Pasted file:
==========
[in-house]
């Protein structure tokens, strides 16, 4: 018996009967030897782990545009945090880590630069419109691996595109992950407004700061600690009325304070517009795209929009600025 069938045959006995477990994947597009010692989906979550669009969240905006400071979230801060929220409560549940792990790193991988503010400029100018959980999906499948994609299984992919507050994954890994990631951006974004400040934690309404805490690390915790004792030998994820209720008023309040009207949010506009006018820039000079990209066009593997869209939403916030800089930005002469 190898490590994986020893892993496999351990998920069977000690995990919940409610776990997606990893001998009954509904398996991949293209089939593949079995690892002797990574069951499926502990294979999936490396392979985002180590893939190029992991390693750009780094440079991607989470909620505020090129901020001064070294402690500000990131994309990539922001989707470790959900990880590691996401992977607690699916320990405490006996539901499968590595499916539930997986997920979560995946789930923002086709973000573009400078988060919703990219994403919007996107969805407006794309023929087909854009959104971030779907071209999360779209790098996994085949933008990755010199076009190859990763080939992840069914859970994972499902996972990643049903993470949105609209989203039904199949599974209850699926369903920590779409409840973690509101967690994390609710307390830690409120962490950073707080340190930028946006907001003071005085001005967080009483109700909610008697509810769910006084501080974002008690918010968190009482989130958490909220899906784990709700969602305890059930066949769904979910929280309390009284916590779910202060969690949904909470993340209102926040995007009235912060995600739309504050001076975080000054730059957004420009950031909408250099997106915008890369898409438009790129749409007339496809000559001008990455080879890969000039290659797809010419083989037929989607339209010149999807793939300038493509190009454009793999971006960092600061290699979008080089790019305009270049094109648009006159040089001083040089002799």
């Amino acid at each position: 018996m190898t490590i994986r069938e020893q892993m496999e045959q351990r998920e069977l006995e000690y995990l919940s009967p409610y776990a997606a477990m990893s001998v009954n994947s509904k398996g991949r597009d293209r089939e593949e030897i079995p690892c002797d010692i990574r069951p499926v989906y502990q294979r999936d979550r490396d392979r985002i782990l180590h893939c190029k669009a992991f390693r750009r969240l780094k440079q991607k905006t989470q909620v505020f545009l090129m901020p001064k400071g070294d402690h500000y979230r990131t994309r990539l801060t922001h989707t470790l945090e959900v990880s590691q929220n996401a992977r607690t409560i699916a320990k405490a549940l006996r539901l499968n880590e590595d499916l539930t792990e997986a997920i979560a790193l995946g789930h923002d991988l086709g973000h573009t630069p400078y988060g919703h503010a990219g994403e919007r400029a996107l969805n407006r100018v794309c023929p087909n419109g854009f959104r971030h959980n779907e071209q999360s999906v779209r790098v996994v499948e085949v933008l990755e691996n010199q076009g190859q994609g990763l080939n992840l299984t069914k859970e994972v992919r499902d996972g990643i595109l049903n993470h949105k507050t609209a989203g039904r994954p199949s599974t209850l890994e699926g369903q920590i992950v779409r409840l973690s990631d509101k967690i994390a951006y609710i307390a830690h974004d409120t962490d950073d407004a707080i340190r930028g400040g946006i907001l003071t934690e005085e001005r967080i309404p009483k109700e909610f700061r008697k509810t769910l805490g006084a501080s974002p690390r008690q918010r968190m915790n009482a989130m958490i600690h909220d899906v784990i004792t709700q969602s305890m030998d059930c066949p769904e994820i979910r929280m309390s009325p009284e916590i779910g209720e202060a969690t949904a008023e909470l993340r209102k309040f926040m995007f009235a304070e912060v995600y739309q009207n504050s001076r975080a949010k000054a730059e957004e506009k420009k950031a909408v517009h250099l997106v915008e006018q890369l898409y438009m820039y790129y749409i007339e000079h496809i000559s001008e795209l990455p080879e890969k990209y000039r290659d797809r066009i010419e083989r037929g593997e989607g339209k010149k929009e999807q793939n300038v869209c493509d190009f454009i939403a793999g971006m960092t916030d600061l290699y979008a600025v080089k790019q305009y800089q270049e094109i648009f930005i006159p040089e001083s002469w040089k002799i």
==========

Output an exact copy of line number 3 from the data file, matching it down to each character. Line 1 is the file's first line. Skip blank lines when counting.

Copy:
């Amino acid at each position: 018996m190898t490590i994986r069938e020893q892993m496999e045959q351990r998920e069977l006995e000690y995990l919940s009967p409610y776990a997606a477990m990893s001998v009954n994947s509904k398996g991949r597009d293209r089939e593949e030897i079995p690892c002797d010692i990574r069951p499926v989906y502990q294979r999936d979550r490396d392979r985002i782990l180590h893939c190029k669009a992991f390693r750009r969240l780094k440079q991607k905006t989470q909620v505020f545009l090129m901020p001064k400071g070294d402690h500000y979230r990131t994309r990539l801060t922001h989707t470790l945090e959900v990880s590691q929220n996401a992977r607690t409560i699916a320990k405490a549940l006996r539901l499968n880590e590595d499916l539930t792990e997986a997920i979560a790193l995946g789930h923002d991988l086709g973000h573009t630069p400078y988060g919703h503010a990219g994403e919007r400029a996107l969805n407006r100018v794309c023929p087909n419109g854009f959104r971030h959980n779907e071209q999360s999906v779209r790098v996994v499948e085949v933008l990755e691996n010199q076009g190859q994609g990763l080939n992840l299984t069914k859970e994972v992919r499902d996972g990643i595109l049903n993470h949105k507050t609209a989203g039904r994954p199949s599974t209850l890994e699926g369903q920590i992950v779409r409840l973690s990631d509101k967690i994390a951006y609710i307390a830690h974004d409120t962490d950073d407004a707080i340190r930028g400040g946006i907001l003071t934690e005085e001005r967080i309404p009483k109700e909610f700061r008697k509810t769910l805490g006084a501080s974002p690390r008690q918010r968190m915790n009482a989130m958490i600690h909220d899906v784990i004792t709700q969602s305890m030998d059930c066949p769904e994820i979910r929280m309390s009325p009284e916590i779910g209720e202060a969690t949904a008023e909470l993340r209102k309040f926040m995007f009235a304070e912060v995600y739309q009207n504050s001076r975080a949010k000054a730059e957004e506009k420009k950031a909408v517009h250099l997106v915008e006018q890369l898409y438009m820039y790129y749409i007339e000079h496809i000559s001008e795209l990455p080879e890969k990209y000039r290659d797809r066009i010419e083989r037929g593997e989607g339209k010149k929009e999807q793939n300038v869209c493509d190009f454009i939403a793999g971006m960092t916030d600061l290699y979008a600025v080089k790019q305009y800089q270049e094109i648009f930005i006159p040089e001083s002469w040089k002799i």